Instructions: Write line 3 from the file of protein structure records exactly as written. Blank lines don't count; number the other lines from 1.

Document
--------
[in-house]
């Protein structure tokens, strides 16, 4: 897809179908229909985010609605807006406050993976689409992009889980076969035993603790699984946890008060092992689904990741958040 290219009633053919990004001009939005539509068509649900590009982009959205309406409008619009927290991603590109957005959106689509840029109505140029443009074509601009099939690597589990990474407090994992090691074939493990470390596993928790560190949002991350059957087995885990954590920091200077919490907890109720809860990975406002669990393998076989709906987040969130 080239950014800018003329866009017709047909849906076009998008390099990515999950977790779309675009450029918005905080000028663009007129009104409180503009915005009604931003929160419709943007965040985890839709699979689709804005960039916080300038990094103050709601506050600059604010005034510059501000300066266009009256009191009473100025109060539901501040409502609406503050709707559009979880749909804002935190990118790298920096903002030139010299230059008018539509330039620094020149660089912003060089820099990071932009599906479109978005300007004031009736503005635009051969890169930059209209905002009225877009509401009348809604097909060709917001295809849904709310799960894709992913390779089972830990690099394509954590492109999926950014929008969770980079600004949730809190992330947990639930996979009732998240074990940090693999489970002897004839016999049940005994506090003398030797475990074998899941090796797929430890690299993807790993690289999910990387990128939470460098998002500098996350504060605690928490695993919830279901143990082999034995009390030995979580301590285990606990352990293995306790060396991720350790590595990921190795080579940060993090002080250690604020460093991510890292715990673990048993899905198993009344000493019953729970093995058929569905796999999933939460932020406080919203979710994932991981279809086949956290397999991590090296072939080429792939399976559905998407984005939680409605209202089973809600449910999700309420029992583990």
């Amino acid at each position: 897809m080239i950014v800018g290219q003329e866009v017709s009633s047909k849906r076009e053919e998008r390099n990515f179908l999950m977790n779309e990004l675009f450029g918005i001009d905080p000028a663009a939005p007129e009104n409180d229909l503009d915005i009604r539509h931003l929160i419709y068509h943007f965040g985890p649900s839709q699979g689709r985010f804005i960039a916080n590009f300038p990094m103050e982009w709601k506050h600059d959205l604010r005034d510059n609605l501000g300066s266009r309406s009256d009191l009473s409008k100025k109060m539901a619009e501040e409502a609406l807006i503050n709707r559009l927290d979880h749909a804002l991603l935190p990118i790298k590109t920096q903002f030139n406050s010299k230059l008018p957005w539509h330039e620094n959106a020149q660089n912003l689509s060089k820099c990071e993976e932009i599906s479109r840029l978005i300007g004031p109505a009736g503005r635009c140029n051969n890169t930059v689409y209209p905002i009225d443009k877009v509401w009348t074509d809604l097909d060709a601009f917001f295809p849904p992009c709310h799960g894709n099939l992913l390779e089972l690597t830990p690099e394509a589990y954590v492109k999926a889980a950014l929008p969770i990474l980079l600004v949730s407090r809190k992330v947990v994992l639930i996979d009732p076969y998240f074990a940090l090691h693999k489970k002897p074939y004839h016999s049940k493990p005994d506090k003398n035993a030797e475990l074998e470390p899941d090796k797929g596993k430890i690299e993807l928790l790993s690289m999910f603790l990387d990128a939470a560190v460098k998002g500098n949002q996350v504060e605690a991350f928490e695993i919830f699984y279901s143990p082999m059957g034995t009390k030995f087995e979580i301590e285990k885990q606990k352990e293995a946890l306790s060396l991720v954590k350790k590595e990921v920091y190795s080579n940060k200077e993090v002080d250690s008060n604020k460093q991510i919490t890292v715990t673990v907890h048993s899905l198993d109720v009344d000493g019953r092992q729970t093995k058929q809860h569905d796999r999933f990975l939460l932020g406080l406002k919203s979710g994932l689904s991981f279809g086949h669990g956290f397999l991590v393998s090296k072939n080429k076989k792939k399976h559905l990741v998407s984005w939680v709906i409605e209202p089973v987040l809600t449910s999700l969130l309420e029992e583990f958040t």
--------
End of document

């Amino acid at each position: 897809m080239i950014v800018g290219q003329e866009v017709s009633s047909k849906r076009e053919e998008r390099n990515f179908l999950m977790n779309e990004l675009f450029g918005i001009d905080p000028a663009a939005p007129e009104n409180d229909l503009d915005i009604r539509h931003l929160i419709y068509h943007f965040g985890p649900s839709q699979g689709r985010f804005i960039a916080n590009f300038p990094m103050e982009w709601k506050h600059d959205l604010r005034d510059n609605l501000g300066s266009r309406s009256d009191l009473s409008k100025k109060m539901a619009e501040e409502a609406l807006i503050n709707r559009l927290d979880h749909a804002l991603l935190p990118i790298k590109t920096q903002f030139n406050s010299k230059l008018p957005w539509h330039e620094n959106a020149q660089n912003l689509s060089k820099c990071e993976e932009i599906s479109r840029l978005i300007g004031p109505a009736g503005r635009c140029n051969n890169t930059v689409y209209p905002i009225d443009k877009v509401w009348t074509d809604l097909d060709a601009f917001f295809p849904p992009c709310h799960g894709n099939l992913l390779e089972l690597t830990p690099e394509a589990y954590v492109k999926a889980a950014l929008p969770i990474l980079l600004v949730s407090r809190k992330v947990v994992l639930i996979d009732p076969y998240f074990a940090l090691h693999k489970k002897p074939y004839h016999s049940k493990p005994d506090k003398n035993a030797e475990l074998e470390p899941d090796k797929g596993k430890i690299e993807l928790l790993s690289m999910f603790l990387d990128a939470a560190v460098k998002g500098n949002q996350v504060e605690a991350f928490e695993i919830f699984y279901s143990p082999m059957g034995t009390k030995f087995e979580i301590e285990k885990q606990k352990e293995a946890l306790s060396l991720v954590k350790k590595e990921v920091y190795s080579n940060k200077e993090v002080d250690s008060n604020k460093q991510i919490t890292v715990t673990v907890h048993s899905l198993d109720v009344d000493g019953r092992q729970t093995k058929q809860h569905d796999r999933f990975l939460l932020g406080l406002k919203s979710g994932l689904s991981f279809g086949h669990g956290f397999l991590v393998s090296k072939n080429k076989k792939k399976h559905l990741v998407s984005w939680v709906i409605e209202p089973v987040l809600t449910s999700l969130l309420e029992e583990f958040t």